Monday, 12 March 2012

When the World Feels Heavy: The Joy of the Lord is Our Strength

By Santiago Rodriguez, S.J.

There is a certain anxiety that comes with reading the newspaper and discussing with others the situation of the world. I often experience the angst of knowing that so many are suffering, and there is so little I can do. Many a time, I feel like Atlas, with the weight of the world upon my shoulders. Other times, I feel numb.

This past week has been rather eventful. Every event heightened my sense of responsibility for the well-being of those who are suffering. This heightened responsibility seemed to echo the magis, the more. “What more can I do for my suffering brothers and sisters?” is a reverberation of, “What more can I do for God?” I was seized by the question, but I found no answer. Be it facilitating an event on immigration in Canada; participating in talks with a government official about the relationship between Canada and Colombia; working as a translator for a group of Mexican activists and human right defenders; or attending a International Women’s Day event highlighting the voice of women in Africa. The question only became more urgent; it was impregnated with new meanings and depth. With so many people in need in the world, what can I do? Where should I start?

It is in these moments when I palpably feel the burden of my long formation as a Jesuit. “There is so much I could do if I was out there working.” This was in my mind and heart all week long, and I brought it to the Lord at Mass on Thursday. I prayed that the Lord would help me make sense of my thoughts and my overwhelming desire to help right now. In my heart I carried Yolanda, the Mexican mother, turned activist, who lost her son due to the corruption and violence that is afflicting Mexico. I also thought of women in Kenya and Nigeria who are victims of gender-related persecution. I thought of the indigenous people in Colombia who are suffering because of free trade agreements. I brought them all, and a few others, to the Altar of the Lord as my offering, as my gift. “Take them, Lord, these brothers and sisters who are broken and need healing and peace. Transform their lives. Help us to transform the structures of sin and oppression that make them captives. Help me to be a witness of the Resurrection.”

As I knelt before the Altar, having offered my brothers and sisters as an oblation, I felt empowered by the words of the preface: “Fulfilling Your will and gaining for You a Holy people, He stretched out His hands as He endured His Passion, so as to break the bonds of death and manifest the Resurrection.” It all made sense. Breaking the bonds of death is connected to the manifestation of the Resurrection. I took my vows as a response to the gift of God, as an identification with Christ, with His Death and Resurrection. As an act of love, the vows are a three-fold expression of a single ‘yes’ to a life of love and service to God and to His people. I manifest to the Resurrection through my life as a Jesuit.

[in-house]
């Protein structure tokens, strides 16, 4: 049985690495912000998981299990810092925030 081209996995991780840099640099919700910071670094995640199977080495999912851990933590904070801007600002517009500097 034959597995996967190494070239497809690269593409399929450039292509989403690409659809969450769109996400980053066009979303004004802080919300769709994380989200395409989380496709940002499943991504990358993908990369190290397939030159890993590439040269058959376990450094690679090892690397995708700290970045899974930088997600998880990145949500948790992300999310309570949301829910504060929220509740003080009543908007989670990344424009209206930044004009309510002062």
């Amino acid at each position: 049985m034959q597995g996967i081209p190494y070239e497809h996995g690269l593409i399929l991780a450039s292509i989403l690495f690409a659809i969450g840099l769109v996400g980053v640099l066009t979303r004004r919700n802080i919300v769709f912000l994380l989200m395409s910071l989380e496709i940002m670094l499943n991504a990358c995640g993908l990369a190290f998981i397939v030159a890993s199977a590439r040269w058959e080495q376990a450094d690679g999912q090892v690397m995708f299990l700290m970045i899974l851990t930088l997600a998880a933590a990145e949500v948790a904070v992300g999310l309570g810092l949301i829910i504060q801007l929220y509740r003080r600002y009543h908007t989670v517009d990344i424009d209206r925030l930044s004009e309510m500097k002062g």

God was helping me understand my responsibility for my brothers and sisters within the context of my religious life. If I embrace my brothers and sisters as His people and I carry them in my heart, God will help me manifest the Resurrection to them. It is only through Christ, who is my strength, that I can make myself available for those in need. This availability happens in my daily commitment to my vows. The more I open my heart to the Heart of Jesus, the more I find the freedom I need to live my vows. The more I live my vows faithfully, the more I experience the freedom to love, serve and carry God’s people in my heart and to the Heart of Jesus.

When I am mindful that it all begins and ends with Jesus, and it is only in the context of my relationship with Him and in my steadfast experience of the vows, the weight of the world and so many other questions are lifted off my shoulders. And so, today, Jesus’ promise rings true more than ever: “My yoke is easy and my burden is light” (Mt 11:30). In his book The Gift of Peace (one of my favourite books; highly recommended), the late Joseph Cardinal Bernardin from Chicago commented on this passage. He said that a yoke usually joins a pair of oxen as a team. It is as though Jesus is telling us, “Walk alongside me; learn to carry the burdens by observing how I do it. If you let me help you, the heavy labour will seem lighter.” If I walk alongside Jesus, my burden will be lighter, and I will be strengthened by Him to help my brothers and sisters carry their burdens. This is my vocation. This is my joy. The joy of the Lord is my strength. Let His joy comfort you; let Him help you carry your load.

1 comment:

  1. " The joy of the Lord is my Strength", I enjoyed a lot reading your blog.